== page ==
Personal Injury

Columbia Gas Costs For Mass. Explosions Top $1 Billion

explosions gas Massachusetts photo by WBZ TV 375x210 Columbia Gas Costs For Mass. Explosions Top $1 BillionColumbia Gas and its parent company NiSource expect to pay about $1.3 billion for damages related to a series of natural gas explosions that destroyed parts of three Massachusetts towns in September.

The company said that those costs don’t include expenses related to restoration efforts, such as replacing pipeline and modernizing its infrastructure to prevent a similar event from happening in the future.

According to the Associated Press, the NiSource’s latest financial reports show the company allocated $757 million to third-party claims filed against the utility, including property damage. The utility incurred an additional $266 million for other expenses related to the explosion, including the workers needed for the immediate recovery effort.

The losses do not include the cost of pipeline replacement, lawsuit settlements, or government fines and penalties the company faces for safety lapses.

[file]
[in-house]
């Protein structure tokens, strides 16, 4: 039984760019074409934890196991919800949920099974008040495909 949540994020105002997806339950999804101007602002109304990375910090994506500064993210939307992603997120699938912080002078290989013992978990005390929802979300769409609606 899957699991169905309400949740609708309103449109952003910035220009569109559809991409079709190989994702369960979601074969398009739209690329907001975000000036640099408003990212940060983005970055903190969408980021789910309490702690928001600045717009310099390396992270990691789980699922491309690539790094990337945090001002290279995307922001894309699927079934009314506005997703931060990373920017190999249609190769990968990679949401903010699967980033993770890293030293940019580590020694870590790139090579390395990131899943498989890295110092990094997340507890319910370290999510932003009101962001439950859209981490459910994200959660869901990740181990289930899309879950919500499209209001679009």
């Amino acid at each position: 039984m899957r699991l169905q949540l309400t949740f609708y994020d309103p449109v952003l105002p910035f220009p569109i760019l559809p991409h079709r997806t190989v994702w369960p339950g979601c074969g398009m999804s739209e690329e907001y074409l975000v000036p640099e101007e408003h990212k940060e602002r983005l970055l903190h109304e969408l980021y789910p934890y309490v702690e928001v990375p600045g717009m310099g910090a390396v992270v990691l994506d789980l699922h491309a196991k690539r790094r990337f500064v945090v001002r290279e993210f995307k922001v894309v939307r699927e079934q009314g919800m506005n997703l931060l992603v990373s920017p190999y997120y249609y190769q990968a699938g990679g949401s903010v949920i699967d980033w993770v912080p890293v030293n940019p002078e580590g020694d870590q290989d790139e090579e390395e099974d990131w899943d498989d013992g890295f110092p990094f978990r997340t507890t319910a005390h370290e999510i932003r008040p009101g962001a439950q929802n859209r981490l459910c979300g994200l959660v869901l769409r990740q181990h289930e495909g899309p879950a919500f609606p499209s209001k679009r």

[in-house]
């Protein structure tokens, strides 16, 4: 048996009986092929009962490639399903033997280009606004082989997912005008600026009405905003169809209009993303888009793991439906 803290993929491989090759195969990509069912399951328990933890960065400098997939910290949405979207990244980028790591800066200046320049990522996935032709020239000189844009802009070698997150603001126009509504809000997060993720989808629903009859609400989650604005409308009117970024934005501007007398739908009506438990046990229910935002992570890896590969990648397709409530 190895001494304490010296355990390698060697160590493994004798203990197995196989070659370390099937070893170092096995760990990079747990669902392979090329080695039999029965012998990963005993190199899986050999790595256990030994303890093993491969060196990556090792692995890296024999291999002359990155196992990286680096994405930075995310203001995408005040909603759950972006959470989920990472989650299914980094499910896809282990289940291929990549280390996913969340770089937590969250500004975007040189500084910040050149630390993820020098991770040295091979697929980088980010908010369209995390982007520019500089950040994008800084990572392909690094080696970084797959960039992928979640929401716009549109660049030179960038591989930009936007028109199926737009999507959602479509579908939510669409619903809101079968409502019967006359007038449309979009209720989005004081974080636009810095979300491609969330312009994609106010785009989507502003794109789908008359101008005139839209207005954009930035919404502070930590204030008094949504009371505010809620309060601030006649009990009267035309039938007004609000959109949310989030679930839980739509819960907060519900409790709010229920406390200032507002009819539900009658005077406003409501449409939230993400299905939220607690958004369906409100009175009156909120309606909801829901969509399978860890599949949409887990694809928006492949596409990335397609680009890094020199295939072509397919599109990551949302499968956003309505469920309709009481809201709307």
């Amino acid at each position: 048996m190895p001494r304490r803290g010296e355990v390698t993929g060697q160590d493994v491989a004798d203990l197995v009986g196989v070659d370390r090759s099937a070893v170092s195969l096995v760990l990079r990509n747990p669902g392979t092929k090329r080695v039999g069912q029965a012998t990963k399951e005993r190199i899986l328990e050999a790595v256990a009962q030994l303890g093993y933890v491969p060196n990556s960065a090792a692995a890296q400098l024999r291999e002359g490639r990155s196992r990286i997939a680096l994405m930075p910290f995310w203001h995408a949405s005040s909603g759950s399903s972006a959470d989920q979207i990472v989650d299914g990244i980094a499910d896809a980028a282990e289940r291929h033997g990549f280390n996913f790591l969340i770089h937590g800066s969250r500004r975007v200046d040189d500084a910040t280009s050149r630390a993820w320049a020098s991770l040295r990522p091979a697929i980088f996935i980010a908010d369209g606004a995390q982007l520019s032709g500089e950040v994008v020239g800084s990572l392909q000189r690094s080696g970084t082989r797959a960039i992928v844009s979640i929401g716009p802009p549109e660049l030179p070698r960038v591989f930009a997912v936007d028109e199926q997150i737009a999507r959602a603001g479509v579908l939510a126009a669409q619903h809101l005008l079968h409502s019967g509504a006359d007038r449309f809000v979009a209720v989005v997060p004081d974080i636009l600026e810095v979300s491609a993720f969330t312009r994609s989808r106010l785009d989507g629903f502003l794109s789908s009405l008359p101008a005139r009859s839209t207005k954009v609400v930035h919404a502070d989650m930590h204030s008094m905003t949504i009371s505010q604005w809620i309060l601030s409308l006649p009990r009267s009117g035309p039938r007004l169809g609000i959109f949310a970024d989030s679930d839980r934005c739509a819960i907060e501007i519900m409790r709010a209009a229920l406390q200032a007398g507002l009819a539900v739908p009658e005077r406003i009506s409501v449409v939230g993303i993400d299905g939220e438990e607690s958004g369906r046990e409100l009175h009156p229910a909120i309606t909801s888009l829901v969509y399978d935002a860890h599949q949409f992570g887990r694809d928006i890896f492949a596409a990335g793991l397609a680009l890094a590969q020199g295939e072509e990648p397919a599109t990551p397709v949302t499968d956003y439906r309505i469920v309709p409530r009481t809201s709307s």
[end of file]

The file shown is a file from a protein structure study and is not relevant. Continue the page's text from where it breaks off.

The Columbia Gas explosions erupted on Sept. 13, 2018, damaging more than 100 structures in the towns of Lawrence, Andover, and North Andover. The blasts killed one person – 18-year-old Leonel Rondon of Lawrence – and injured about two dozen others. The blasts also left thousands of residents without heat or hot water for several weeks.

The National Transportation Safety Board (NTSB) and others continue to investigate the Columbia Gas explosions, but authorities have blamed the disaster on safety lapses that led to the over pressurization of gas lines. The excess pressure forced gas to escape into homes and buildings, where it ignited.

Columbia Gas continues to repair and upgrade its systems, including adding automatic shutoff devices that will automatically cut off the gas supply in the event of abnormally high- or low-pressure readings.

“We’re in the next phase of the restoration, with commitments to restoring property and streets and continued engagement with the communities,” NiSource President and CEO Joe Hamrock said in a statement, according to the Boston Globe. “We remain humbled by the event, and we’re engaged in extensive efforts to enhance the safety and reliability of our gas-distribution systems across our seven-state footprint.”